It felt great to finally be underway again. It was a beautiful, sunny day as we travelled down the Chesapeake Bay…no wind for sailing, but that meant calm seas. We arrived at our first stop on the West River (just south of Annapolis) where we joined Kathi and John on Makani. We were invited to dinner with their friends Bryan and Hannah, and Mike and Roycelin. It was a lovely evening. The only mar in an otherwise perfect day was that the generator refused to start, despite the best efforts of Mike who kindly came over to Coyote to lend a hand. We thought it was probably a battery problem, but opted to stick around Galesville for an extra day to check it out…but more on that later…

While on shore the next day, Lynn’s nephew KC called. He was on his boat and happened to pass Coyote at anchor. What a coincidence! I had been feeling bummed that we had already been delayed just one day into the trip…but, decided that we were meant to be there to see KC. Later that day we worked on the generator some more and managed to get it started, so we concluded there must be a battery issue and that it was OK to set off again the next day.

We had an early, pre-dawn start followed by another beautiful day on the bay. That night we stopped at a peaceful anchorage on Mill Creek, just south of Reedville. We retired early after dinner on Makani. It was on the third day that we first noticed the engine acting strangely. It was fine at low RPMs, but seemed to be struggling at higher RPMs. We limped into Norfolk late in the day and anchored at Hospital Point.

The next morning we had a mobile mechanic come on board to check the engine (yes, there are mobile mechanics!) I probably should have recognized the omen when we woke to fog as thick as pea soup and the outboard rip cord broke in Lynn’s hand. Anyway, just like going to the doctor about a pain that disappears in his office, the engine seemed to work perfectly well when Bryan was on board. We chalked the problem up to crud in the fuel that must have worked itself out. As an afterthought, we mentioned our generator issue. He took a look and discovered that we had water in the engine that appeared to have backed up from the exhaust. I now understand that this is a VERY BAD THING. Apparently diesel engines do not like water. Bryan gave it a valiant effort, but was not able to fix it. In the end we had to replace the generator.

Then, on our way back from getting the generator installed, our engine started acting up again. After a second sea trial we determined that the transmission was not behaving. This required a very laborious removal of the transmission (definitely not an easy task in the confines of a boat), a rebuild, and a re-installation. Happily, our engine was purring when the task was done.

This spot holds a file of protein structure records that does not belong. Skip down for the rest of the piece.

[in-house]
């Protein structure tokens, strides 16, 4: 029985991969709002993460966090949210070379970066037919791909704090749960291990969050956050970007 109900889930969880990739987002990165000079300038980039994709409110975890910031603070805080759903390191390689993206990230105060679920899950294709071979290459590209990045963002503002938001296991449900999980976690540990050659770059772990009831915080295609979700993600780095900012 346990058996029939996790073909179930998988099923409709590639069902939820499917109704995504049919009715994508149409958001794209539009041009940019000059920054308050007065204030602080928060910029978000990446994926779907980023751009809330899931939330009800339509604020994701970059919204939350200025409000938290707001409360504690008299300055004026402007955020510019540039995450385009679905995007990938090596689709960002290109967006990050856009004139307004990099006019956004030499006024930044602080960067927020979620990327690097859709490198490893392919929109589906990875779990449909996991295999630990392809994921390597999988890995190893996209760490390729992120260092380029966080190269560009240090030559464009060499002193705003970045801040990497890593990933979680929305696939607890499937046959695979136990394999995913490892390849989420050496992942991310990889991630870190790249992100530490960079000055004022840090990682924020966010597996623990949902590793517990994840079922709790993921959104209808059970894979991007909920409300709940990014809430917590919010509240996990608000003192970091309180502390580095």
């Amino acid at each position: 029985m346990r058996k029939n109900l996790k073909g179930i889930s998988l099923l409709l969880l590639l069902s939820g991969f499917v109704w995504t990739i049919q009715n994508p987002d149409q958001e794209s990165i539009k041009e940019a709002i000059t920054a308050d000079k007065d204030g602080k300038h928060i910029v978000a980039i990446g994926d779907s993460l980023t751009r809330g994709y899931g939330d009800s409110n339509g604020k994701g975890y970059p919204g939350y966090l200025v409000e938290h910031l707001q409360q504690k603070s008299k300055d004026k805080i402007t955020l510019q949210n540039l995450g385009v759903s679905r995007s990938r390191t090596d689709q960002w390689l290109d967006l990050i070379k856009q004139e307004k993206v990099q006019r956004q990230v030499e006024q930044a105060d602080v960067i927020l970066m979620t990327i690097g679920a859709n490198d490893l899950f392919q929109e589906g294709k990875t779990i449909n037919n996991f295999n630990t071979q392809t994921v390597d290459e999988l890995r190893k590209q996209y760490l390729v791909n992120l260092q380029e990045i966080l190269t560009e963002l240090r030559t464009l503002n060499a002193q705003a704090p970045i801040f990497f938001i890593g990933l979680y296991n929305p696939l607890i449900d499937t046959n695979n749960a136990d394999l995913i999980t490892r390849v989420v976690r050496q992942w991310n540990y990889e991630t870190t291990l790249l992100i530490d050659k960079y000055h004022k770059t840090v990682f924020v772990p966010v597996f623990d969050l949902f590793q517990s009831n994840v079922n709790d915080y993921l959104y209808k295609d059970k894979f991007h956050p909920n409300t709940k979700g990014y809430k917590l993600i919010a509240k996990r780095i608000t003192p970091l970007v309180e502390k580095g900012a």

As you can imagine, all of this took some time to resolve and we were stuck in Norfolk for four long weeks (a place where 4 hours is probably too long). There were a few silver linings to the delay, like meeting some very nice people at the marina we were using as our temporary home, particularly Mark and Nadine from Belgium. They were on a custom catamaran and had crossed the Atlantic Ocean five times! They were worried about getting their 63-foot mast under one of the ICW bridges. When I asked what they would do if the mast was too tall, they responded in their French accent, “well, den we will just go to Bermuda!” Now that’s being flexible. We also really enjoyed meeting Bill and Amy and their 3 year old son, Finn, who stole my heart. I think he liked me too because he wanted me to take him to the head, which his parents said is an honor he usually bestows only on his grandparents.

Other nice memories included wandering around the historic part of Portsmouth (the rest of the city is not very nice), designing a mermaid ring that Lynn bought for me (to cheer me up I think), a day trip to Williamsburg, a nice Thanksgiving Day dinner hosted by the marina, and a quick visit back home to take care of a few things. But, I have to say we were very glad to say goodbye to Norfolk when we were finally on our way again…we were starting to wonder if we should just call it quits.

The remainder of the trip down the ICW was much like the previous five trips...this part of the coyote adventures is definitely getting old. There are some things I still like though. I can never get enough of the dolphins swimming alongside the boat and love to watch the pelicans skim just a few inches above the water. One highlight was accidentally bumping into KC (again!) as we were anchoring in Adams Creek. He just happened to be at his property in NC and looked across the water to see us coming around the bend from the Neuse River. This second coincidence was pretty unbelievable…I am still wondering when we will see him next!

There are a few ICW stops I always enjoy. We stayed over in Wrightsville Beach to visit with Lynn’s grandson, Ryan, who showed us around town and his college campus. We also stayed at David (Lynn’s brother) and Gini’s beautiful home in Beaufort SC, where we had a very nice Christmas. We spent some of that time working on the boat…specifically replacing our entire battery bank…problem #3, I hope that means we are done!!

On December 29th we were underway again, leaving the ICW from the Port Royal Inlet just south of Beaufort for a 48-hour off-shore cruise to the Fort Pierce inlet. The conditions were great and we made excellent time, arriving at our destination in Stuart Florida on New Year’s Eve, just in time to celebrate with Kathi and John and their friends Dean and Nancy. Of course we were so beat from the ocean hop we barely made it to 8:00 PM and snored through the ball dropping at midnight. We stayed in Stuart for a few more days waiting for the window to cross to the Bahamas. During that time Dean and Nancy very kindly drove us around town to get re-provisioned.